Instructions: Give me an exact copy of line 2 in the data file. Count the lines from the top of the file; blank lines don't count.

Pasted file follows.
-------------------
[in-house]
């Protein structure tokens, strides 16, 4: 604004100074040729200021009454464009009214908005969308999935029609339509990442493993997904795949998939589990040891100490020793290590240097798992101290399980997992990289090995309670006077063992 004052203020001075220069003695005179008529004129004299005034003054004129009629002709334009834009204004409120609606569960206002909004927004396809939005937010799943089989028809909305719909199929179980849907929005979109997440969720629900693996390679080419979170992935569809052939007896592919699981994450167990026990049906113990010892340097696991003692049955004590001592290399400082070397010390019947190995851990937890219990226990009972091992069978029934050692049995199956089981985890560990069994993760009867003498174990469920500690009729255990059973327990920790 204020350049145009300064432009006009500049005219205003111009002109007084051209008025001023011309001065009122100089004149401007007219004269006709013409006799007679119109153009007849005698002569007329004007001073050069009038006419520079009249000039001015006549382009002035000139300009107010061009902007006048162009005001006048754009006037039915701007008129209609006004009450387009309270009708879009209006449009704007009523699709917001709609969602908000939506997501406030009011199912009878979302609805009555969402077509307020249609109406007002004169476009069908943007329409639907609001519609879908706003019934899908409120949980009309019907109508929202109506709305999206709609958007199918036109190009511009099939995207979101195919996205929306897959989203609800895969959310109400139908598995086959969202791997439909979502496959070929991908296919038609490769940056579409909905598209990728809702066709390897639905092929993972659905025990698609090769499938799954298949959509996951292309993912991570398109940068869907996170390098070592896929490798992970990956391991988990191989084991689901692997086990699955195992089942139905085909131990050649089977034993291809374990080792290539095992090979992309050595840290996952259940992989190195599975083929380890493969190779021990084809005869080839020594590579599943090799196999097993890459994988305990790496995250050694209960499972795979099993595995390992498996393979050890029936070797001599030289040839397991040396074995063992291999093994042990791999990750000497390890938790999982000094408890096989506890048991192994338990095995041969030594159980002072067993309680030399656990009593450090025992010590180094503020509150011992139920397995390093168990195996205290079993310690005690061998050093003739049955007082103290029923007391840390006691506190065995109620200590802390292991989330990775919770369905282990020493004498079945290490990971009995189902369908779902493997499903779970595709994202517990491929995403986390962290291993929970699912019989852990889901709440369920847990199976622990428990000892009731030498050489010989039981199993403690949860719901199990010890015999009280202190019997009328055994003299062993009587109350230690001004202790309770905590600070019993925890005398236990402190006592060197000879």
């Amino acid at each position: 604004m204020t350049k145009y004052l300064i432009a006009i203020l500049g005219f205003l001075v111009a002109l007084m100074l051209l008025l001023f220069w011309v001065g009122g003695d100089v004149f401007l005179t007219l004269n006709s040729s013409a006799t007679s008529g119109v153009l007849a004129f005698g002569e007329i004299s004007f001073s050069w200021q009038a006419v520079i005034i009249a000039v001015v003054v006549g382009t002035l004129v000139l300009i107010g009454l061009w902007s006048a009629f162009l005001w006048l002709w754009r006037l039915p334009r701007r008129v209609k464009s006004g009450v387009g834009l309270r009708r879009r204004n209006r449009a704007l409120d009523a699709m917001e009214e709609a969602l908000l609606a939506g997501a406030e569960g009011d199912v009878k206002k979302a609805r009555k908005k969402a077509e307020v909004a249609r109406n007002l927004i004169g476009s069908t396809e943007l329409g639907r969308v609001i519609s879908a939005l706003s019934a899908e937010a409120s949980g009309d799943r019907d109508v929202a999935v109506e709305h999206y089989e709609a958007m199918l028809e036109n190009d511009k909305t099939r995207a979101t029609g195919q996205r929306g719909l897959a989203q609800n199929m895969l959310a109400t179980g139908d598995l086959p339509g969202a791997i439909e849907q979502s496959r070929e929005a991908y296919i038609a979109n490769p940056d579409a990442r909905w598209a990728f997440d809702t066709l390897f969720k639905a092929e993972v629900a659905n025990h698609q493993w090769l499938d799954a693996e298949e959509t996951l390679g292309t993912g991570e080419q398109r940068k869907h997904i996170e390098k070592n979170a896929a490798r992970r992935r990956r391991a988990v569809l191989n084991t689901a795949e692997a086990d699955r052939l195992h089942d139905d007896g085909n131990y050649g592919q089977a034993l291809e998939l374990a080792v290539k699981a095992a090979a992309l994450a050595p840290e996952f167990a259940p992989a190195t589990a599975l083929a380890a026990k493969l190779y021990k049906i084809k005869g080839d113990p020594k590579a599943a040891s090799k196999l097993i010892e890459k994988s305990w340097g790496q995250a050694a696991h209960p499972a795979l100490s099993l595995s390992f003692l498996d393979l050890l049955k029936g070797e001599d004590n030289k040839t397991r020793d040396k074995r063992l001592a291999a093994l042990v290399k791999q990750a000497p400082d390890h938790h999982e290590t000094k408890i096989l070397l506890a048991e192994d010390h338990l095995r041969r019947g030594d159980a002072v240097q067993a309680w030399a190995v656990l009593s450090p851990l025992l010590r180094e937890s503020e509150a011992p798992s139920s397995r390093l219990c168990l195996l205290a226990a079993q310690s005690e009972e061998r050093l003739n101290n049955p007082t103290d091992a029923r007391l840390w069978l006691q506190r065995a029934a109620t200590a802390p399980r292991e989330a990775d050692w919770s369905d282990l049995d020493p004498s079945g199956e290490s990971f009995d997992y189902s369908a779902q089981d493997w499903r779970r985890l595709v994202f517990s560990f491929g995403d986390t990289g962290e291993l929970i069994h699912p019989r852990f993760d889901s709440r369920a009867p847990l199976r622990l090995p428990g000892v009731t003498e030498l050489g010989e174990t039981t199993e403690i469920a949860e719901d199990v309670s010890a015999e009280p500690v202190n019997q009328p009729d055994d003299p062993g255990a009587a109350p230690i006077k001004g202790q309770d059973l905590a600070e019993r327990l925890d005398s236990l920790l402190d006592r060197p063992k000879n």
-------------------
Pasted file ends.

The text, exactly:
């Protein structure tokens, strides 16, 4: 604004100074040729200021009454464009009214908005969308999935029609339509990442493993997904795949998939589990040891100490020793290590240097798992101290399980997992990289090995309670006077063992 004052203020001075220069003695005179008529004129004299005034003054004129009629002709334009834009204004409120609606569960206002909004927004396809939005937010799943089989028809909305719909199929179980849907929005979109997440969720629900693996390679080419979170992935569809052939007896592919699981994450167990026990049906113990010892340097696991003692049955004590001592290399400082070397010390019947190995851990937890219990226990009972091992069978029934050692049995199956089981985890560990069994993760009867003498174990469920500690009729255990059973327990920790 204020350049145009300064432009006009500049005219205003111009002109007084051209008025001023011309001065009122100089004149401007007219004269006709013409006799007679119109153009007849005698002569007329004007001073050069009038006419520079009249000039001015006549382009002035000139300009107010061009902007006048162009005001006048754009006037039915701007008129209609006004009450387009309270009708879009209006449009704007009523699709917001709609969602908000939506997501406030009011199912009878979302609805009555969402077509307020249609109406007002004169476009069908943007329409639907609001519609879908706003019934899908409120949980009309019907109508929202109506709305999206709609958007199918036109190009511009099939995207979101195919996205929306897959989203609800895969959310109400139908598995086959969202791997439909979502496959070929991908296919038609490769940056579409909905598209990728809702066709390897639905092929993972659905025990698609090769499938799954298949959509996951292309993912991570398109940068869907996170390098070592896929490798992970990956391991988990191989084991689901692997086990699955195992089942139905085909131990050649089977034993291809374990080792290539095992090979992309050595840290996952259940992989190195599975083929380890493969190779021990084809005869080839020594590579599943090799196999097993890459994988305990790496995250050694209960499972795979099993595995390992498996393979050890029936070797001599030289040839397991040396074995063992291999093994042990791999990750000497390890938790999982000094408890096989506890048991192994338990095995041969030594159980002072067993309680030399656990009593450090025992010590180094503020509150011992139920397995390093168990195996205290079993310690005690061998050093003739049955007082103290029923007391840390006691506190065995109620200590802390292991989330990775919770369905282990020493004498079945290490990971009995189902369908779902493997499903779970595709994202517990491929995403986390962290291993929970699912019989852990889901709440369920847990199976622990428990000892009731030498050489010989039981199993403690949860719901199990010890015999009280202190019997009328055994003299062993009587109350230690001004202790309770905590600070019993925890005398236990402190006592060197000879």